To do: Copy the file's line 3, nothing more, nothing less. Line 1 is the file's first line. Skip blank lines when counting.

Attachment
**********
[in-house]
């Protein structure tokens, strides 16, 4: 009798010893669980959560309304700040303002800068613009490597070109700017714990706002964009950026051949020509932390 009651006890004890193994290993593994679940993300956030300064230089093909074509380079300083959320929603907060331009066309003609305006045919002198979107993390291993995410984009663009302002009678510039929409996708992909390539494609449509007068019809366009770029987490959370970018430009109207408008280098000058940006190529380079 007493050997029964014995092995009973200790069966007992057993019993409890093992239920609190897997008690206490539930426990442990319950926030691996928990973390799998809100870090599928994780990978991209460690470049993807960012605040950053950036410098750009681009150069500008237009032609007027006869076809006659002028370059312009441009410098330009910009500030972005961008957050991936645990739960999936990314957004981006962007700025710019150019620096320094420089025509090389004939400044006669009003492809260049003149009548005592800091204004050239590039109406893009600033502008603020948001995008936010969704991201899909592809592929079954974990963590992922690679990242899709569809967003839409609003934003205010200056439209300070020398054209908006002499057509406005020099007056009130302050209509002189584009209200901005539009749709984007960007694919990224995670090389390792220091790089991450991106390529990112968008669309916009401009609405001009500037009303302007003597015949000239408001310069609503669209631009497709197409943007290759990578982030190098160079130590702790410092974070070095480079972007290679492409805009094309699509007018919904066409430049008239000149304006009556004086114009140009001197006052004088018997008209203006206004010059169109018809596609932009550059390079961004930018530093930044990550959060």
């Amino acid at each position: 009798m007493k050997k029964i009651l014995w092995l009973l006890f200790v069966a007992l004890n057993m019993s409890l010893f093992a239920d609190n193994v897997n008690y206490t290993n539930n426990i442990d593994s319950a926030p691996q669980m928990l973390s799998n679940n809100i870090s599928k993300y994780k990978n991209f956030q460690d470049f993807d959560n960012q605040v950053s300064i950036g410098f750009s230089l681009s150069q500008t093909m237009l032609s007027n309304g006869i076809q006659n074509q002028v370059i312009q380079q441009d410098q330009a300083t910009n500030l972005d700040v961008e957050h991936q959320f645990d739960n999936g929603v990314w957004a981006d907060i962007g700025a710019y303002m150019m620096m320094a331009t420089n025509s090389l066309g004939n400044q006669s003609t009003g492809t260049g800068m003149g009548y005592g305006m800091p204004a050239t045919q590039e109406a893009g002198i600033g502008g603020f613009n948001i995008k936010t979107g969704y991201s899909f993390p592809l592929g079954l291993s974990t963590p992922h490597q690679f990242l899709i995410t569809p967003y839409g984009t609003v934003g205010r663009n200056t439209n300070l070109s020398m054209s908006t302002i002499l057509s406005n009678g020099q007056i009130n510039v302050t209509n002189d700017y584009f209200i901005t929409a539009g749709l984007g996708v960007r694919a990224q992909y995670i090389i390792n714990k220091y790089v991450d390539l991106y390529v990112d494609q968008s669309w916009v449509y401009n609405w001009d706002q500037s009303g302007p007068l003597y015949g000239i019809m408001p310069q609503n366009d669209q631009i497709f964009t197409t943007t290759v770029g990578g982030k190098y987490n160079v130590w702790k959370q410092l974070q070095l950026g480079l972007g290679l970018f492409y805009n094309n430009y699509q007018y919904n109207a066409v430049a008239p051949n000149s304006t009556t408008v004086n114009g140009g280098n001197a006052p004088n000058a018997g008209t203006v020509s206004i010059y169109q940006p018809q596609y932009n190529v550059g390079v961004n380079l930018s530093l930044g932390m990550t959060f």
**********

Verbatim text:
């Amino acid at each position: 009798m007493k050997k029964i009651l014995w092995l009973l006890f200790v069966a007992l004890n057993m019993s409890l010893f093992a239920d609190n193994v897997n008690y206490t290993n539930n426990i442990d593994s319950a926030p691996q669980m928990l973390s799998n679940n809100i870090s599928k993300y994780k990978n991209f956030q460690d470049f993807d959560n960012q605040v950053s300064i950036g410098f750009s230089l681009s150069q500008t093909m237009l032609s007027n309304g006869i076809q006659n074509q002028v370059i312009q380079q441009d410098q330009a300083t910009n500030l972005d700040v961008e957050h991936q959320f645990d739960n999936g929603v990314w957004a981006d907060i962007g700025a710019y303002m150019m620096m320094a331009t420089n025509s090389l066309g004939n400044q006669s003609t009003g492809t260049g800068m003149g009548y005592g305006m800091p204004a050239t045919q590039e109406a893009g002198i600033g502008g603020f613009n948001i995008k936010t979107g969704y991201s899909f993390p592809l592929g079954l291993s974990t963590p992922h490597q690679f990242l899709i995410t569809p967003y839409g984009t609003v934003g205010r663009n200056t439209n300070l070109s020398m054209s908006t302002i002499l057509s406005n009678g020099q007056i009130n510039v302050t209509n002189d700017y584009f209200i901005t929409a539009g749709l984007g996708v960007r694919a990224q992909y995670i090389i390792n714990k220091y790089v991450d390539l991106y390529v990112d494609q968008s669309w916009v449509y401009n609405w001009d706002q500037s009303g302007p007068l003597y015949g000239i019809m408001p310069q609503n366009d669209q631009i497709f964009t197409t943007t290759v770029g990578g982030k190098y987490n160079v130590w702790k959370q410092l974070q070095l950026g480079l972007g290679l970018f492409y805009n094309n430009y699509q007018y919904n109207a066409v430049a008239p051949n000149s304006t009556t408008v004086n114009g140009g280098n001197a006052p004088n000058a018997g008209t203006v020509s206004i010059y169109q940006p018809q596609y932009n190529v550059g390079v961004n380079l930018s530093l930044g932390m990550t959060f």